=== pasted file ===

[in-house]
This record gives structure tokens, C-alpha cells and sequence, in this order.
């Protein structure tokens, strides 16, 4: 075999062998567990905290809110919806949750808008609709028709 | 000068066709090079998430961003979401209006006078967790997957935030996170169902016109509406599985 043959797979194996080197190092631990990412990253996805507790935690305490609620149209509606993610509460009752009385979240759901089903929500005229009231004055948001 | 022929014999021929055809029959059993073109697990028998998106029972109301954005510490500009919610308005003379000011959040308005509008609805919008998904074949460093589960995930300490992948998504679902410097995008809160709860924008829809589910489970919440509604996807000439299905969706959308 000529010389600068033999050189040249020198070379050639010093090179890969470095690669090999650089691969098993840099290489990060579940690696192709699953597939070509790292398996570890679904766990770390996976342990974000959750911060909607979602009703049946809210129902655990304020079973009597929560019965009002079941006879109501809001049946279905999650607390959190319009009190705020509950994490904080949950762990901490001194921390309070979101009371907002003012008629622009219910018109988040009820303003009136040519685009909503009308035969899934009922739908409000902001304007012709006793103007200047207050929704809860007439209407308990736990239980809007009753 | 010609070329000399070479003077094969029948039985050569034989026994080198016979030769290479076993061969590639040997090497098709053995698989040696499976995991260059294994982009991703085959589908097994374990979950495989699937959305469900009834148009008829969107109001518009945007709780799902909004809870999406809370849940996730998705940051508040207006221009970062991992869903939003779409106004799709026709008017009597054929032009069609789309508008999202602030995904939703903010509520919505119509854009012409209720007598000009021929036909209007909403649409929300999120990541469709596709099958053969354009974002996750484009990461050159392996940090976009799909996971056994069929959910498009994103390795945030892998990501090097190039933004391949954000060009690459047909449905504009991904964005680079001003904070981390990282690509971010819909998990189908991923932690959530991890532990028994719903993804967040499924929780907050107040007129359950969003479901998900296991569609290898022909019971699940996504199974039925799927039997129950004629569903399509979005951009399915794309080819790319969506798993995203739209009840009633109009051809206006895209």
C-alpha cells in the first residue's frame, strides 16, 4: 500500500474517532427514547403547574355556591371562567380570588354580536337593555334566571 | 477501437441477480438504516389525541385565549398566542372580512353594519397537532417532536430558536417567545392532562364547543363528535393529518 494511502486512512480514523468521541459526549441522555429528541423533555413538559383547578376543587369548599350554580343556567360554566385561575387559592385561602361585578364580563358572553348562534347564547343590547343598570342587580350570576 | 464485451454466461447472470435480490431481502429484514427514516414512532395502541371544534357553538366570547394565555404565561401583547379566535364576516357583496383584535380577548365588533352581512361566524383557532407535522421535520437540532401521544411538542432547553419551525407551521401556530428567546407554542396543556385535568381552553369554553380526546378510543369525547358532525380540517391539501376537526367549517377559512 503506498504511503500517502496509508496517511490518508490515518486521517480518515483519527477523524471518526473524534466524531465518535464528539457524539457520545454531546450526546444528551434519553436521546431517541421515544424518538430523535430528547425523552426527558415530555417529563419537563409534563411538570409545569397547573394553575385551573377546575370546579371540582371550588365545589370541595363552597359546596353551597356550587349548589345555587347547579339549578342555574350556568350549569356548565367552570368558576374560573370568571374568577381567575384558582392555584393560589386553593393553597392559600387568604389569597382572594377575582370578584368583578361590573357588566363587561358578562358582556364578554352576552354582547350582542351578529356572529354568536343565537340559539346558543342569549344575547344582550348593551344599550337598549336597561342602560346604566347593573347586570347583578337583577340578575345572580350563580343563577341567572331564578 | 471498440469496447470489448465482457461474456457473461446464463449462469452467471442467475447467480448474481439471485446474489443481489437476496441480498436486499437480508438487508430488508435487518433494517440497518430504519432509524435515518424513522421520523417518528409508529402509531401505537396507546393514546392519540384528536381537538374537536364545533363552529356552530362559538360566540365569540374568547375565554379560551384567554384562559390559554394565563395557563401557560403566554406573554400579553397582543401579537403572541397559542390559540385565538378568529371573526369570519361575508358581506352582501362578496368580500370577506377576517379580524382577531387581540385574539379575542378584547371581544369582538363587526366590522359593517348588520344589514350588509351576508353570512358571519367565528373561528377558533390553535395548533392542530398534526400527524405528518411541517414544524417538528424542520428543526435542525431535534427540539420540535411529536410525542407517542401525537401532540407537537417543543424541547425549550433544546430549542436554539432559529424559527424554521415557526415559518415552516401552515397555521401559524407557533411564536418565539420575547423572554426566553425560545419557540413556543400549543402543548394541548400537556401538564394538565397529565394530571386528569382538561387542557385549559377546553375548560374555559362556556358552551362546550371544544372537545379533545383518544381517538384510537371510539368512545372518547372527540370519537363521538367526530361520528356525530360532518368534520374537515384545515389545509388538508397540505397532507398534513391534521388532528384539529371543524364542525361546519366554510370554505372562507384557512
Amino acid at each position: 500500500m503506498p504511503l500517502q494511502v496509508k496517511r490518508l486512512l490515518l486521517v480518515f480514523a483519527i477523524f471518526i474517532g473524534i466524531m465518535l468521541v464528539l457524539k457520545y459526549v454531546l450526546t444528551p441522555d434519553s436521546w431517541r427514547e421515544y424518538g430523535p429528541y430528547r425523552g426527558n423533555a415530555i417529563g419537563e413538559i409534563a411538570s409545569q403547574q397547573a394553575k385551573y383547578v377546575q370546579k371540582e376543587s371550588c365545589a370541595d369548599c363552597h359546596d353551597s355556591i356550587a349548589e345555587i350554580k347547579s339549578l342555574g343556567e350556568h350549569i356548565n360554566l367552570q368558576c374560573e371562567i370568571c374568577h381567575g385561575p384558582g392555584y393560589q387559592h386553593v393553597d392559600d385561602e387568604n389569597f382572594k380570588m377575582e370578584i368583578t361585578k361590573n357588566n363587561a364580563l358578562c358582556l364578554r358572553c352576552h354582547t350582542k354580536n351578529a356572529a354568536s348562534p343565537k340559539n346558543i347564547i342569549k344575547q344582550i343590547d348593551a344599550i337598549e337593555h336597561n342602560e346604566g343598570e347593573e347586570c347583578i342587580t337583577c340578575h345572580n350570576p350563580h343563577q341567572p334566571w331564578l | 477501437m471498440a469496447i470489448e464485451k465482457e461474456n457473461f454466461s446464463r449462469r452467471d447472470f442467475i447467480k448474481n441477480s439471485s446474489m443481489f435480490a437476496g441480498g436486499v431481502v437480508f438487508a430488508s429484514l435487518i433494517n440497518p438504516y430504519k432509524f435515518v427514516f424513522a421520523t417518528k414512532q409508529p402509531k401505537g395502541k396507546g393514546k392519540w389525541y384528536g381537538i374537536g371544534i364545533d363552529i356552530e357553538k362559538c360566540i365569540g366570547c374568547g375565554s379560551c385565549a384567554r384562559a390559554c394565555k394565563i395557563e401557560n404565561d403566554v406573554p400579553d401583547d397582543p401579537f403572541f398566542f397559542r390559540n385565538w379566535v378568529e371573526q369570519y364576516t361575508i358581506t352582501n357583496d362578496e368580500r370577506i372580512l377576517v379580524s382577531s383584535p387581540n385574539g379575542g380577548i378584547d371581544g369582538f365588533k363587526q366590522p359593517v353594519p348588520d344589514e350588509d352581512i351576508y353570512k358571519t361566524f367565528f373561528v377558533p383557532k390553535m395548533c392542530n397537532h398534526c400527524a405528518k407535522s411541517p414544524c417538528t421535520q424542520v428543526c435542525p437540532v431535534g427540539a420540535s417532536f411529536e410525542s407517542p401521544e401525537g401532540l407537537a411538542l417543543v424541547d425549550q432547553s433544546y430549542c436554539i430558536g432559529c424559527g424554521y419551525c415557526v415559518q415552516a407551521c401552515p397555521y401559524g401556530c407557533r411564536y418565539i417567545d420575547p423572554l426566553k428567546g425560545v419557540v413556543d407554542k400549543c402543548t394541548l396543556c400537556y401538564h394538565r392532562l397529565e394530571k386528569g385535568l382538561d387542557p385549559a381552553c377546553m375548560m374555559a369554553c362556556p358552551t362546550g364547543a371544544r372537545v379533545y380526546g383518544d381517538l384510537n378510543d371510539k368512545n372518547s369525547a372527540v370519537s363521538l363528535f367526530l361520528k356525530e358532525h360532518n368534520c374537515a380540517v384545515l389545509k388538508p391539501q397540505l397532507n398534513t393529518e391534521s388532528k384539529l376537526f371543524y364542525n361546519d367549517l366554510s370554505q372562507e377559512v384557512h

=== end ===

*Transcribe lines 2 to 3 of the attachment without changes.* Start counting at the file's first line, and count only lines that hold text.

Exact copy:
This record gives structure tokens, C-alpha cells and sequence, in this order.
């Protein structure tokens, strides 16, 4: 075999062998567990905290809110919806949750808008609709028709 | 000068066709090079998430961003979401209006006078967790997957935030996170169902016109509406599985 043959797979194996080197190092631990990412990253996805507790935690305490609620149209509606993610509460009752009385979240759901089903929500005229009231004055948001 | 022929014999021929055809029959059993073109697990028998998106029972109301954005510490500009919610308005003379000011959040308005509008609805919008998904074949460093589960995930300490992948998504679902410097995008809160709860924008829809589910489970919440509604996807000439299905969706959308 000529010389600068033999050189040249020198070379050639010093090179890969470095690669090999650089691969098993840099290489990060579940690696192709699953597939070509790292398996570890679904766990770390996976342990974000959750911060909607979602009703049946809210129902655990304020079973009597929560019965009002079941006879109501809001049946279905999650607390959190319009009190705020509950994490904080949950762990901490001194921390309070979101009371907002003012008629622009219910018109988040009820303003009136040519685009909503009308035969899934009922739908409000902001304007012709006793103007200047207050929704809860007439209407308990736990239980809007009753 | 010609070329000399070479003077094969029948039985050569034989026994080198016979030769290479076993061969590639040997090497098709053995698989040696499976995991260059294994982009991703085959589908097994374990979950495989699937959305469900009834148009008829969107109001518009945007709780799902909004809870999406809370849940996730998705940051508040207006221009970062991992869903939003779409106004799709026709008017009597054929032009069609789309508008999202602030995904939703903010509520919505119509854009012409209720007598000009021929036909209007909403649409929300999120990541469709596709099958053969354009974002996750484009990461050159392996940090976009799909996971056994069929959910498009994103390795945030892998990501090097190039933004391949954000060009690459047909449905504009991904964005680079001003904070981390990282690509971010819909998990189908991923932690959530991890532990028994719903993804967040499924929780907050107040007129359950969003479901998900296991569609290898022909019971699940996504199974039925799927039997129950004629569903399509979005951009399915794309080819790319969506798993995203739209009840009633109009051809206006895209």